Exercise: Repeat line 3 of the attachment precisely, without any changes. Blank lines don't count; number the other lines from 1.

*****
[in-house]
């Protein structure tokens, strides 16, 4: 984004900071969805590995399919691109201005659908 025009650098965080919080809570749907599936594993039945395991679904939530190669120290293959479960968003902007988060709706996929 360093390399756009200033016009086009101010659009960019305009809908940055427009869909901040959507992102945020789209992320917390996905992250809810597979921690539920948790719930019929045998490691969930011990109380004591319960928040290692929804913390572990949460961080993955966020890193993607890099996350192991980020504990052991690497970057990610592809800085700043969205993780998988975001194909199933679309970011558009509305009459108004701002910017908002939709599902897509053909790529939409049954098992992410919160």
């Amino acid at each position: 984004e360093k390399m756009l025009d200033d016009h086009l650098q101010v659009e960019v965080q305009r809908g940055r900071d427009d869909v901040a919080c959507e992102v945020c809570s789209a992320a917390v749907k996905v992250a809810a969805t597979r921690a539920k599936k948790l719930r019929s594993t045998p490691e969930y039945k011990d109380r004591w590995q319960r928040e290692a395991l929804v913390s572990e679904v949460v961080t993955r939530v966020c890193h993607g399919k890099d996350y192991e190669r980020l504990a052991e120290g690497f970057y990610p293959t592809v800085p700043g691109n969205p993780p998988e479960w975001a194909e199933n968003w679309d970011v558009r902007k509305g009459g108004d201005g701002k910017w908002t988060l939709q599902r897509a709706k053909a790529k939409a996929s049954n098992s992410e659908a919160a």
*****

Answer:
């Amino acid at each position: 984004e360093k390399m756009l025009d200033d016009h086009l650098q101010v659009e960019v965080q305009r809908g940055r900071d427009d869909v901040a919080c959507e992102v945020c809570s789209a992320a917390v749907k996905v992250a809810a969805t597979r921690a539920k599936k948790l719930r019929s594993t045998p490691e969930y039945k011990d109380r004591w590995q319960r928040e290692a395991l929804v913390s572990e679904v949460v961080t993955r939530v966020c890193h993607g399919k890099d996350y192991e190669r980020l504990a052991e120290g690497f970057y990610p293959t592809v800085p700043g691109n969205p993780p998988e479960w975001a194909e199933n968003w679309d970011v558009r902007k509305g009459g108004d201005g701002k910017w908002t988060l939709q599902r897509a709706k053909a790529k939409a996929s049954n098992s992410e659908a919160a």